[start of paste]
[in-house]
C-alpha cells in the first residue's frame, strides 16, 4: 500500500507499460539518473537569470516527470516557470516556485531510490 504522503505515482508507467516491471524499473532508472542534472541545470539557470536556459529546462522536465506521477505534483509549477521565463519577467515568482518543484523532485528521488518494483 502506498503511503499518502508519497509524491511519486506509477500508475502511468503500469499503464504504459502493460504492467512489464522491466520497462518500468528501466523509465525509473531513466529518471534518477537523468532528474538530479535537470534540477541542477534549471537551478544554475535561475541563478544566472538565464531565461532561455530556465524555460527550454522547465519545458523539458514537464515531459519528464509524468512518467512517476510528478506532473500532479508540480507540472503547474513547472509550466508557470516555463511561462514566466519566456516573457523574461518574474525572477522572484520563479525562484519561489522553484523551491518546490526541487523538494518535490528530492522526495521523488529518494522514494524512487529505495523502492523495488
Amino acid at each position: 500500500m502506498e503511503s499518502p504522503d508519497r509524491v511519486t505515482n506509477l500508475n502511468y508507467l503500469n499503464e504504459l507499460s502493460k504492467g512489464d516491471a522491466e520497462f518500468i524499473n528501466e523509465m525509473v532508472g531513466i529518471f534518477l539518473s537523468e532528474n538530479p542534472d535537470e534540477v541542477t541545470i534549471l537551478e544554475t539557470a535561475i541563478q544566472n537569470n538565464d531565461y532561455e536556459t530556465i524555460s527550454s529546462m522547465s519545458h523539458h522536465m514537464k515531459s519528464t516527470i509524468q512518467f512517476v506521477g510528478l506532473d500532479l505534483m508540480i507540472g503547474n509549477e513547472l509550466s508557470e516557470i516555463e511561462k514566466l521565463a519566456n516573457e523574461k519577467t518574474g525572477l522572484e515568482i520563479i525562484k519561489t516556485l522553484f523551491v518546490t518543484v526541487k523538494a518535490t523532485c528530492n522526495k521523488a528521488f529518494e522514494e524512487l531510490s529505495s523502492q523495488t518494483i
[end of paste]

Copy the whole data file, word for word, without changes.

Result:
[in-house]
C-alpha cells in the first residue's frame, strides 16, 4: 500500500507499460539518473537569470516527470516557470516556485531510490 504522503505515482508507467516491471524499473532508472542534472541545470539557470536556459529546462522536465506521477505534483509549477521565463519577467515568482518543484523532485528521488518494483 502506498503511503499518502508519497509524491511519486506509477500508475502511468503500469499503464504504459502493460504492467512489464522491466520497462518500468528501466523509465525509473531513466529518471534518477537523468532528474538530479535537470534540477541542477534549471537551478544554475535561475541563478544566472538565464531565461532561455530556465524555460527550454522547465519545458523539458514537464515531459519528464509524468512518467512517476510528478506532473500532479508540480507540472503547474513547472509550466508557470516555463511561462514566466519566456516573457523574461518574474525572477522572484520563479525562484519561489522553484523551491518546490526541487523538494518535490528530492522526495521523488529518494522514494524512487529505495523502492523495488
Amino acid at each position: 500500500m502506498e503511503s499518502p504522503d508519497r509524491v511519486t505515482n506509477l500508475n502511468y508507467l503500469n499503464e504504459l507499460s502493460k504492467g512489464d516491471a522491466e520497462f518500468i524499473n528501466e523509465m525509473v532508472g531513466i529518471f534518477l539518473s537523468e532528474n538530479p542534472d535537470e534540477v541542477t541545470i534549471l537551478e544554475t539557470a535561475i541563478q544566472n537569470n538565464d531565461y532561455e536556459t530556465i524555460s527550454s529546462m522547465s519545458h523539458h522536465m514537464k515531459s519528464t516527470i509524468q512518467f512517476v506521477g510528478l506532473d500532479l505534483m508540480i507540472g503547474n509549477e513547472l509550466s508557470e516557470i516555463e511561462k514566466l521565463a519566456n516573457e523574461k519577467t518574474g525572477l522572484e515568482i520563479i525562484k519561489t516556485l522553484f523551491v518546490t518543484v526541487k523538494a518535490t523532485c528530492n522526495k521523488a528521488f529518494e522514494e524512487l531510490s529505495s523502492q523495488t518494483i